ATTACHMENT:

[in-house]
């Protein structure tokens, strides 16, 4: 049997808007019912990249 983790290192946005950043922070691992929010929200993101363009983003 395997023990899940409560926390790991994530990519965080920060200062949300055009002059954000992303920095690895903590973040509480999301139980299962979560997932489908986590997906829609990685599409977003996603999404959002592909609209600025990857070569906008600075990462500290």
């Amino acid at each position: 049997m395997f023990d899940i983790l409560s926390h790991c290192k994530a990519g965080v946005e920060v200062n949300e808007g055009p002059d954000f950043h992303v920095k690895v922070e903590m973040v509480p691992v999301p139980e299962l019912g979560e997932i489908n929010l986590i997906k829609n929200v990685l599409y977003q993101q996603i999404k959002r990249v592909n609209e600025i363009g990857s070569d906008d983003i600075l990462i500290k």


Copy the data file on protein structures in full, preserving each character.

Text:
[in-house]
């Protein structure tokens, strides 16, 4: 049997808007019912990249 983790290192946005950043922070691992929010929200993101363009983003 395997023990899940409560926390790991994530990519965080920060200062949300055009002059954000992303920095690895903590973040509480999301139980299962979560997932489908986590997906829609990685599409977003996603999404959002592909609209600025990857070569906008600075990462500290």
């Amino acid at each position: 049997m395997f023990d899940i983790l409560s926390h790991c290192k994530a990519g965080v946005e920060v200062n949300e808007g055009p002059d954000f950043h992303v920095k690895v922070e903590m973040v509480p691992v999301p139980e299962l019912g979560e997932i489908n929010l986590i997906k829609n929200v990685l599409y977003q993101q996603i999404k959002r990249v592909n609209e600025i363009g990857s070569d906008d983003i600075l990462i500290k």